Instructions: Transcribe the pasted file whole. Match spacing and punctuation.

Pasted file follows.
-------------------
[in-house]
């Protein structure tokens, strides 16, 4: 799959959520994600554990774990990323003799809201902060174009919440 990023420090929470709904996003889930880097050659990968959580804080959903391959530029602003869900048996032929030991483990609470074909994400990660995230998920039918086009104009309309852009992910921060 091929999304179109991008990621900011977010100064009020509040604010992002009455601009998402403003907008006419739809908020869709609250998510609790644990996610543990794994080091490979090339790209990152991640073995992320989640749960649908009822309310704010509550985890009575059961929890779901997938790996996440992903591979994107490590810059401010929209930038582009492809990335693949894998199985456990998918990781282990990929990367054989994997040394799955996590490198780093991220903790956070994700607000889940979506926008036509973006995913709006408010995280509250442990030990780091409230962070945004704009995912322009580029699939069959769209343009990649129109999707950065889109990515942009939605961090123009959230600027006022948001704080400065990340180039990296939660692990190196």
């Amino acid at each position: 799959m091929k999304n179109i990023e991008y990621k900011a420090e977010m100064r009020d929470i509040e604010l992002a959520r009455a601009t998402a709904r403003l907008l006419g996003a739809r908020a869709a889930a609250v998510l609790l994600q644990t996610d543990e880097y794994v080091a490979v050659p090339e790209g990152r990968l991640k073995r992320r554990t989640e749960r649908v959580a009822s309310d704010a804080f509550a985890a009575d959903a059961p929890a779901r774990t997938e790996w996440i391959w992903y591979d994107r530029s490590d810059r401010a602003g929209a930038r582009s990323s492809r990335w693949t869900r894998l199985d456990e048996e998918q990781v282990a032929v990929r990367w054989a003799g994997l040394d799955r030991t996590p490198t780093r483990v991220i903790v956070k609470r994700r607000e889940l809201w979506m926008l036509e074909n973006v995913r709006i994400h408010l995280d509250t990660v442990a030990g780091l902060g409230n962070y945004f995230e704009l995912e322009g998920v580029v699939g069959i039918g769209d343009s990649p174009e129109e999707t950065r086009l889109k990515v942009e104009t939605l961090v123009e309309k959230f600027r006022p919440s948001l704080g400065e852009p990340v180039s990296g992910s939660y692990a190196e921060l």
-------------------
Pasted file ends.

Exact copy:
[in-house]
């Protein structure tokens, strides 16, 4: 799959959520994600554990774990990323003799809201902060174009919440 990023420090929470709904996003889930880097050659990968959580804080959903391959530029602003869900048996032929030991483990609470074909994400990660995230998920039918086009104009309309852009992910921060 091929999304179109991008990621900011977010100064009020509040604010992002009455601009998402403003907008006419739809908020869709609250998510609790644990996610543990794994080091490979090339790209990152991640073995992320989640749960649908009822309310704010509550985890009575059961929890779901997938790996996440992903591979994107490590810059401010929209930038582009492809990335693949894998199985456990998918990781282990990929990367054989994997040394799955996590490198780093991220903790956070994700607000889940979506926008036509973006995913709006408010995280509250442990030990780091409230962070945004704009995912322009580029699939069959769209343009990649129109999707950065889109990515942009939605961090123009959230600027006022948001704080400065990340180039990296939660692990190196």
């Amino acid at each position: 799959m091929k999304n179109i990023e991008y990621k900011a420090e977010m100064r009020d929470i509040e604010l992002a959520r009455a601009t998402a709904r403003l907008l006419g996003a739809r908020a869709a889930a609250v998510l609790l994600q644990t996610d543990e880097y794994v080091a490979v050659p090339e790209g990152r990968l991640k073995r992320r554990t989640e749960r649908v959580a009822s309310d704010a804080f509550a985890a009575d959903a059961p929890a779901r774990t997938e790996w996440i391959w992903y591979d994107r530029s490590d810059r401010a602003g929209a930038r582009s990323s492809r990335w693949t869900r894998l199985d456990e048996e998918q990781v282990a032929v990929r990367w054989a003799g994997l040394d799955r030991t996590p490198t780093r483990v991220i903790v956070k609470r994700r607000e889940l809201w979506m926008l036509e074909n973006v995913r709006i994400h408010l995280d509250t990660v442990a030990g780091l902060g409230n962070y945004f995230e704009l995912e322009g998920v580029v699939g069959i039918g769209d343009s990649p174009e129109e999707t950065r086009l889109k990515v942009e104009t939605l961090v123009e309309k959230f600027r006022p919440s948001l704080g400065e852009p990340v180039s990296g992910s939660y692990a190196e921060l």